About Taiwan

Taiwan is known for it's kind people and interesting cuisine. In 1949, after a defeat in China's civil war, military and political leader Chiang Kai-Shek left China with millions of Chinese members of the 'Republic of China' party. The descendants of these migrators live in Taiwan today. Contrary to popular misconception, China has never owned Taiwan.

Taiwan is also known as the "Republic of China" or "Ilha Formosa" which means beautiful island.

My mission, the Taiwan Taichung Mission, covers South East Taiwan. Most of Taiwan's major cities are in my mission. Sisters often serve in cities rather than the countryside.

Taiwan is 1/16th the size of Texas, with the same size population. Taiwan is quite warm, with heat and humidity like Hawaii in the summer and foggy San Francisco-like weather in the winters. A mountain range runs through the center of Taiwan, but most people live along the coast.

Mandarin is the national language of Taiwan and the language I will be studying at the MTC. However, many people still speak Taiwanese in the south (Taiwan's old native language). Missionaries often learn some conversational Taiwanese after they become familiar with mandarin.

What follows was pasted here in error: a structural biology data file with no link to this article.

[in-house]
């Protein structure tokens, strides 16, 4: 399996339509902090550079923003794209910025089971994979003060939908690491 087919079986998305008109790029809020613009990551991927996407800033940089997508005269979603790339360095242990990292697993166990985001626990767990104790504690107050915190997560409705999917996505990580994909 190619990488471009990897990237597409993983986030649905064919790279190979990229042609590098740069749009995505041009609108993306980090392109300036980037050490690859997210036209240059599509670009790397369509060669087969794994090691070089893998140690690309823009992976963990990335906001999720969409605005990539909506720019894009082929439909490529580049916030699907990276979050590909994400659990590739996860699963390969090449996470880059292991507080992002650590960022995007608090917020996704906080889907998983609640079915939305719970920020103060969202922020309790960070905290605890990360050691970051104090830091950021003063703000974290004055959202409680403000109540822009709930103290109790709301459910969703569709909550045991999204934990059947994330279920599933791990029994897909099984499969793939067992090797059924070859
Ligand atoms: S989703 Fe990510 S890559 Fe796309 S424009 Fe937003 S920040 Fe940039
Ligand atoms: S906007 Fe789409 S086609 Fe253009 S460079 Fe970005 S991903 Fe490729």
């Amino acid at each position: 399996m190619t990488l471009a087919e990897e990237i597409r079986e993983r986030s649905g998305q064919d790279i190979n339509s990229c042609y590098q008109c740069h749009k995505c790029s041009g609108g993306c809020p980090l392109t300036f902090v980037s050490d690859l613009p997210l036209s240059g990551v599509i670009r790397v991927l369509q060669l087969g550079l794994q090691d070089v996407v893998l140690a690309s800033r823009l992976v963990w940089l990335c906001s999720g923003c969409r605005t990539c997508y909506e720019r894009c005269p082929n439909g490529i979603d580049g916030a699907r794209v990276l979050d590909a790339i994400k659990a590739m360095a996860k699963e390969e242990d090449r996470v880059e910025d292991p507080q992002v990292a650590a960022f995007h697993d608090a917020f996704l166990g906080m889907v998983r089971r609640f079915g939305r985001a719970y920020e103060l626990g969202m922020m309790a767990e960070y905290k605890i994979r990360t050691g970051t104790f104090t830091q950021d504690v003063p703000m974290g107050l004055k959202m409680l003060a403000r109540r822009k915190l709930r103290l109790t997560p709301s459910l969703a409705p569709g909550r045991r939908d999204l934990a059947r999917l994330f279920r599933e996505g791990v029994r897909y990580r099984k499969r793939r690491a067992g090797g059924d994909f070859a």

Taiwan is relatively safe, with a lower crime-rate than the US. Packages are delivered safely, and mail is very reliable. Letters take two or three weeks to arrive to Taiwan; packages are sometimes longer.

Taiwan has cuisine from all parts of China. As members of the 'Republic of China' party left China, they brought recipes from every providence of China. These dishes have all become staples of Taiwanese cuisine. Street food is very common in Taiwan, and often cheaper than groceries. Missionaries eat out for most meals.

Some dishes may scare Americans. Common food in Taiwan include chicken feet, duck, tea, stinky tofu, fresh soy milk, sushi, breakfast rice rolls, stir fry, rice dishes, tofu, noodle soups, and seafood (fish to squid). Some more interesting dishes include duck brain, snakes blood, sea urchin, fish eyes, and pickled meats. Taiwan also has more fruits than Americans have ever seen and vegetables are eaten with most dishes. I am actually excited about all the strange foods in Taiwan. Wish me luck!

Click on the images to enlarge them.

A typical night market in Taiwan

In the south end of the mission the mountains run into the sea

This is Sun Moon Lake outside Taichung city in my mission

This is a typical temple in Taiwan

This is a bridge to one of the islands off the coast of Taiwan

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